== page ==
Is Your Behavioural Safety Programme on Life Support?

Is Your Behavioural Safety Programme on Life Support?

Over the last 10-15 years, many organisations developed and rolled out extensive behavioural safety programmes. They were named and branded and have become for better or worse part of the culture of the company.
My question is though, is it time to let them die?
I’ve been to a number of companies recently who have asked me to come along and look at their programme, to see how we can re-invigorate it and re-energise it. For some this is possible and I’m not one to “throw the baby out with the bath water”. For some though they have either become so toxic as a brand or were based on such bad science that it is just time to let it die and start afresh.
A good example of this was “Alpha Sleep”. This became widespread across the behavioural safety industry, especially amongst those selling snake oil cures to whatever ails your safety culture. The only problem is that there is no science to support it, there never has been.
I’ve got to admit it is catchy, but I would not want to be the person that has to stand in front of a judge and explain that they taught their staff about alpha sleep. It would be like sanding their saying “well your honour, we taught them about astrology, so he clearly didn’t read his horoscope for the day and that’s why he had an accident”. I don’t fancy your chances with that as a defence.
Understanding how the brain actually works is a relatively new field. It was only with the invention of the Functional magnetic resonance imaging (fMRI) in 1990 that scientists could watch the brain in action and start to understand which part of the brain responded to different stimuli.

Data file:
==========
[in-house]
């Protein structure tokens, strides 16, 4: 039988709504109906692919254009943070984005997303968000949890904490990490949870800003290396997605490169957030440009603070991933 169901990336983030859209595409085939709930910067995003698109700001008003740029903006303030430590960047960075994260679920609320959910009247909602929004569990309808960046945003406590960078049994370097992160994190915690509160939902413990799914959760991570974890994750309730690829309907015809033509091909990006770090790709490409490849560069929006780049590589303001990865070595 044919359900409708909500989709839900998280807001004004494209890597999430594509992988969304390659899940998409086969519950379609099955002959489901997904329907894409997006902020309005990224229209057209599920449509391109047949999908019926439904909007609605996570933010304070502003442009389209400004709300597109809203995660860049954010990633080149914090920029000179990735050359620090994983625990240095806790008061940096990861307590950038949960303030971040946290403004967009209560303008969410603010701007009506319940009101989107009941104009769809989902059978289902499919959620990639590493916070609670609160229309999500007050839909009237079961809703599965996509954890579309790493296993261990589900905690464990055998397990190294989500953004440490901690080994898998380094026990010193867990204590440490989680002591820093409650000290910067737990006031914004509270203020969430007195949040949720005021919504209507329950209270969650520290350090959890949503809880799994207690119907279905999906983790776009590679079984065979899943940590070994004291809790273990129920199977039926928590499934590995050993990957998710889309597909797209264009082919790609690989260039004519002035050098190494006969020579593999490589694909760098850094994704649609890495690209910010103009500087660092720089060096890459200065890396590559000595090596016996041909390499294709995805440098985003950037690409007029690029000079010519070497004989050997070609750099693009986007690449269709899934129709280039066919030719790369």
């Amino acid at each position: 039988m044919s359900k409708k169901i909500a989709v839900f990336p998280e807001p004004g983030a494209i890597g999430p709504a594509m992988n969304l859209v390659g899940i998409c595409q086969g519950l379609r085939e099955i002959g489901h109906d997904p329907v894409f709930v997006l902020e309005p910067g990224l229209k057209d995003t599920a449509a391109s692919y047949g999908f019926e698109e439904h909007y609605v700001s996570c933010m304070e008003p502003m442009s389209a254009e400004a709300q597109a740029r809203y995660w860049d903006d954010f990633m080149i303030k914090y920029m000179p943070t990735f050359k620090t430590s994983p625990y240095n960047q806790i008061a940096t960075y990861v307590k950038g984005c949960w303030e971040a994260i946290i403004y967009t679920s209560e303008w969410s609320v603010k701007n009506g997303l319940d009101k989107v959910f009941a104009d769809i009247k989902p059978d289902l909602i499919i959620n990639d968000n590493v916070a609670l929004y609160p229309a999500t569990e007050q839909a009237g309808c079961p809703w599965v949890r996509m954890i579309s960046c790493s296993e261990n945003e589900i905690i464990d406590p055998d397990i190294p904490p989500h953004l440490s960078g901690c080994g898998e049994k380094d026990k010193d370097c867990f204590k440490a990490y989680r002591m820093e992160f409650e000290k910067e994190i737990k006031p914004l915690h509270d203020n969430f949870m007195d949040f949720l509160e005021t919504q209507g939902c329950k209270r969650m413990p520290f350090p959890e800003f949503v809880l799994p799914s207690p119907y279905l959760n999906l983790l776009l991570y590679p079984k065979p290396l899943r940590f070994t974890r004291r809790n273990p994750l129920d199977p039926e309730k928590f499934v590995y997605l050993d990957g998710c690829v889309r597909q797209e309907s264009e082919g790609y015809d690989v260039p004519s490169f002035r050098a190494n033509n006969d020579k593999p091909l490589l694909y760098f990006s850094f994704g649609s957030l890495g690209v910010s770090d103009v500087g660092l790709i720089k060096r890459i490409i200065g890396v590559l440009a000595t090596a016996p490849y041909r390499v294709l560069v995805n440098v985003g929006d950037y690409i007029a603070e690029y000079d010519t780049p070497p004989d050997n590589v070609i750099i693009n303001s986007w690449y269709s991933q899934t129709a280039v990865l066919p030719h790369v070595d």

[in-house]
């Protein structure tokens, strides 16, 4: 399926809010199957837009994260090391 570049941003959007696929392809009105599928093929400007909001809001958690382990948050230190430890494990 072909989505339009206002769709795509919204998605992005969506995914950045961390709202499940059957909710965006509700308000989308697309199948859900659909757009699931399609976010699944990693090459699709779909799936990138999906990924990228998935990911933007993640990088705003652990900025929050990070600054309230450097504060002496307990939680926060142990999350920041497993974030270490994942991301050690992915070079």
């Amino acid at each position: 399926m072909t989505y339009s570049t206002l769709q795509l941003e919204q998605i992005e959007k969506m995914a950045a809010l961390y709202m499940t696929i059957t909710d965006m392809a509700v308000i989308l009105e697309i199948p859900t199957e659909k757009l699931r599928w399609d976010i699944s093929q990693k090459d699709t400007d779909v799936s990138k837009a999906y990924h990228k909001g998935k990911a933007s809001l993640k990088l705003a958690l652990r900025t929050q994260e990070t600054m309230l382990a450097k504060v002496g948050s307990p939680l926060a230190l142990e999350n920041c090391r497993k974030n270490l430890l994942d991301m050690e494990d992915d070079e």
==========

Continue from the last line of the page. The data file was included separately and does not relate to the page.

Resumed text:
However, this relatively new science, whilst raising lots more questions than answers has given us an absolutely new understanding of how we tick.
For some older programmes it is irrelevant of the science. The brand itself has become so toxic that it is time to change it completely.
I came across one like this recently. An old SUSA programme that has been running for many years. People would report that they made them up at their desk and the only thing that their managers cared about was the number that they had completed, not whether they had actually improved the culture in any way.
So, if your behavioural safety programme is on its last legs then isn’t it time that it was modernised or changed?
If your behavioural programme is looking like it stepped out of the eighties, complete with shoulder pads and bouffant lacquered hair, then its time to bring it up to date, to shake it up by adapting or re-branding it. Using more modern approach based on the science of today with practical tools for people to use.
It’s time to shake off the old “snake oil” and put a behavioural change programme in place that really works, a 21st century programme for the 21st century.

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